The condition of the crop at the time of harvest has a significant effect on overall crop quality.  Other important factors include weather conditions at the time of harvest and using harvesting equipment made of non-toxic materials that can be easily cleaned and kept clean.

Good Collection Practices

Sustainable harvesting practices for wild harvested or wildcrafted plants from woods, fields, seashores and other habitats follow many of the same guidelines for cultivated products.  Good collection practice is essential for providing accurately identified and good-quality botanical raw material and for protecting species from over-harvesting.  The GACP covers methods for good habitat stewardship and include the following points:

Training:  Collectors must be able to accurately identify plants, obviously, but proper training is also key to protecting endangered species and ensuring the stability of plant populations and ecosystems.

Permits:  Obtain necessary formal permits or permission from private and public entities before harvesting and have them available during collection times.

Site Selection:  Evaluate sites for the potential to produce pure plants of good quality but also for worker safety during collection.  Understanding a site's use history and its locale or setting is important, just as it is with cultivated crops in order to assess any potential contaminating influences at and around the site.

Harvesting practices:  The season and time of day matter with regard to the collection of good quality wild plant material.  In general, and ideally, above-ground parts of plants should be collected early in the day, but after any dew has evaporated, and in dry weather (though these time-of-day and weather restrictions are not relevant to barks).  Again, training is crucial to understanding the requirements of different plants and habitats.

Actual handling practices used at the time of and immediately following harvest will also impact quality of the product.  For example, dirt and other foreign matter (e.g., other plant parts, insects, bird nests, spider webs, lichens or fungi on barks etc.) should be removed from harvested material simultaneous with collection.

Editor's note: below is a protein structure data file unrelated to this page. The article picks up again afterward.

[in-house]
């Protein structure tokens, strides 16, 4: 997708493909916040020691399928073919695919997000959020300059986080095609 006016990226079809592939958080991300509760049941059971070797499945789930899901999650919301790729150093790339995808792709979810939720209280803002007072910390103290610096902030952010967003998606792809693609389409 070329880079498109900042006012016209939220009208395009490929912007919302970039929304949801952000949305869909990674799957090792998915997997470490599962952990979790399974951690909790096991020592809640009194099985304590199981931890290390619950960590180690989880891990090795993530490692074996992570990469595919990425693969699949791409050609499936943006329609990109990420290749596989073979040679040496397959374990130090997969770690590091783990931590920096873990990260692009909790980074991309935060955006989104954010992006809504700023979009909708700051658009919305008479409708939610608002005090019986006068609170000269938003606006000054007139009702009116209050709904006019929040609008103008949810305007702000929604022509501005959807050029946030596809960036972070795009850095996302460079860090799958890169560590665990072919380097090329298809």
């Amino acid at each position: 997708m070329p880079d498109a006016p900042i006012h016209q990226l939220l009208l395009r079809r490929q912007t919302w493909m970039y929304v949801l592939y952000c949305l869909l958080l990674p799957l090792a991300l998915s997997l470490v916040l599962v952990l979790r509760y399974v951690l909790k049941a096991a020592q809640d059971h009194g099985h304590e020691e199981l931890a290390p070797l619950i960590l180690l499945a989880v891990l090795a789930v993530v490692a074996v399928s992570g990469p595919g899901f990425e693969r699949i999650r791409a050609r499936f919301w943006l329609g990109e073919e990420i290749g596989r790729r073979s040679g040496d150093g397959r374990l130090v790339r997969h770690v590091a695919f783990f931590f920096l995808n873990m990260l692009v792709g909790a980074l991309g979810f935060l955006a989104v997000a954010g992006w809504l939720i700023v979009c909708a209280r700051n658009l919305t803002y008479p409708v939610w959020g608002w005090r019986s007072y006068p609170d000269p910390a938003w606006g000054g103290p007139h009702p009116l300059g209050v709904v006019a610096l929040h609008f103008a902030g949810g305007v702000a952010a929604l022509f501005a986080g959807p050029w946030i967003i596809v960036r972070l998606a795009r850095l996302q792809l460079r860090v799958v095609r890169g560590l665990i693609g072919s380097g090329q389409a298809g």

Post-Harvest Handling
The care given to the fresh cultivated or wildcrafted botanical after harvesting greatly affects final product quality.  After harvesting, fresh plant material is especially vulnerable to degradation because its naturally occurring moisture content invites decay, contamination and infestation.  Throughout harvesting and processing from transport, from field or site to later steps of washing, cutting, milling, dehydrating, refrigerating or freezing, packaging, and storing plants need special, trained handling.  The GACP lays out guidelines for these steps and addresses such mitigating factors as facilities, timing, equiment, quality of imputs and materials, personnel issues, shipping and more.

There are three primary areas related to personnel -- training, safety and hygiene.  Guidance for addressing these three issues in the GACP is relevant to all phases of growing, collecting and post-harvest handling.  While training is perhaps the most obviously beneficial of these criteria to protect product quality, the safety and hygiene of workers is also crucial.  At the minimum, be sure workers have adequate clothing and protective gear.  Train them to understand and recognize potential hazards to themselves and habitats and provide the appropriate tools and equipment with which to do their jobs.

Record Keeping and Samples
Finally, it's imperative farmers and collectors keep accurate records for every stage of cultivation, harvest and post-harvest handling of herbal raw materials.  These must include revant personnel issues as well.  Thorough records help to prevent costly mistakes in future planting, improve yields, increase marketability, ensure legal conformity and solve questions about an ingredient's distribution.

In addition to keeping good records, take retention samples for each lot of botanical material produced in order to be able trace back a specific botanical raw material to its source should the need arise.

Botanical products such as teas, dietary supplements, drugs and cosmetics are widely available in the United States and internationally, and the agricultural and collection practice of herbs have product quality, cultural and environmental implications.  The emergence of the idea that good agricultural practice needs to be clearly described and documented, however, is a fairly recent development, even for conventional agricultural crops.

With the GACP, AHPA and AHP have established guidelines to help growers and collectors of herbs destined for use in consumer products follow a sustainable harvesting strategy, one that ensures that the herbal raw materials are accurately identified, are not adulterated with contaminants that may present a public health risk and are in full conformity with all of the quality characteristics for which they are represented.